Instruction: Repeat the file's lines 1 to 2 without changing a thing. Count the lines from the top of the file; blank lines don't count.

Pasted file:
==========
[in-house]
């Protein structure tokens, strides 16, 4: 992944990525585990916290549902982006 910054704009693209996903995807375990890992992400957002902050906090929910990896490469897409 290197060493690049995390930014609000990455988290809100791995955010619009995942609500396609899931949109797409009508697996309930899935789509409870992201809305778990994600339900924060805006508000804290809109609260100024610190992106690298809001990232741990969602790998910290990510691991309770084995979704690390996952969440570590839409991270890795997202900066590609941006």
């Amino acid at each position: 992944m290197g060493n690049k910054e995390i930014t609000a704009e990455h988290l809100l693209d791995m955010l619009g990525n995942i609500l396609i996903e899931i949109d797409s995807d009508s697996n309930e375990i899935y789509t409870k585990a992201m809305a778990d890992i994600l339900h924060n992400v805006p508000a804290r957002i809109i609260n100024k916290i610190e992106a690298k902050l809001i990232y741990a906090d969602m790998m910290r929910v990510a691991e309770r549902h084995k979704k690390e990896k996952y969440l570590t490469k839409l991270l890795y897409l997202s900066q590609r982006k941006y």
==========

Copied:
[in-house]
């Protein structure tokens, strides 16, 4: 992944990525585990916290549902982006 910054704009693209996903995807375990890992992400957002902050906090929910990896490469897409 290197060493690049995390930014609000990455988290809100791995955010619009995942609500396609899931949109797409009508697996309930899935789509409870992201809305778990994600339900924060805006508000804290809109609260100024610190992106690298809001990232741990969602790998910290990510691991309770084995979704690390996952969440570590839409991270890795997202900066590609941006």